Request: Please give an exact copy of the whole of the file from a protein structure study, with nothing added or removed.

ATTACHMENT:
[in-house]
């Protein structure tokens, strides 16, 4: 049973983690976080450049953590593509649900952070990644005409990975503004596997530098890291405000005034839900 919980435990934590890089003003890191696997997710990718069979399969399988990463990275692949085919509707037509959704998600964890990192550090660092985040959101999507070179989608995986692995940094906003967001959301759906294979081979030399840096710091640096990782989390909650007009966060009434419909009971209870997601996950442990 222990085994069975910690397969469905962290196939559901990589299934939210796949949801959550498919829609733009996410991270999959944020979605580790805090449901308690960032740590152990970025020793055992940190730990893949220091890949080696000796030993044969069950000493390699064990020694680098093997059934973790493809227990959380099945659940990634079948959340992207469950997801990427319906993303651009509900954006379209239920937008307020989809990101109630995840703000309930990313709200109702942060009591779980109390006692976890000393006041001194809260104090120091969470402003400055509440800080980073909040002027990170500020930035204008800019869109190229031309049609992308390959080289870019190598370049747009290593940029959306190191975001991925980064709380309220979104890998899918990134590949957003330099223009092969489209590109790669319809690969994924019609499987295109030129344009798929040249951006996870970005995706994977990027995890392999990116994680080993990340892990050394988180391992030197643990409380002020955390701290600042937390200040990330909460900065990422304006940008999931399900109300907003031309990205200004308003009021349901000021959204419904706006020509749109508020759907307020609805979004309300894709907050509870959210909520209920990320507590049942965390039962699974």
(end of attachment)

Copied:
[in-house]
């Protein structure tokens, strides 16, 4: 049973983690976080450049953590593509649900952070990644005409990975503004596997530098890291405000005034839900 919980435990934590890089003003890191696997997710990718069979399969399988990463990275692949085919509707037509959704998600964890990192550090660092985040959101999507070179989608995986692995940094906003967001959301759906294979081979030399840096710091640096990782989390909650007009966060009434419909009971209870997601996950442990 222990085994069975910690397969469905962290196939559901990589299934939210796949949801959550498919829609733009996410991270999959944020979605580790805090449901308690960032740590152990970025020793055992940190730990893949220091890949080696000796030993044969069950000493390699064990020694680098093997059934973790493809227990959380099945659940990634079948959340992207469950997801990427319906993303651009509900954006379209239920937008307020989809990101109630995840703000309930990313709200109702942060009591779980109390006692976890000393006041001194809260104090120091969470402003400055509440800080980073909040002027990170500020930035204008800019869109190229031309049609992308390959080289870019190598370049747009290593940029959306190191975001991925980064709380309220979104890998899918990134590949957003330099223009092969489209590109790669319809690969994924019609499987295109030129344009798929040249951006996870970005995706994977990027995890392999990116994680080993990340892990050394988180391992030197643990409380002020955390701290600042937390200040990330909460900065990422304006940008999931399900109300907003031309990205200004308003009021349901000021959204419904706006020509749109508020759907307020609805979004309300894709907050509870959210909520209920990320507590049942965390039962699974």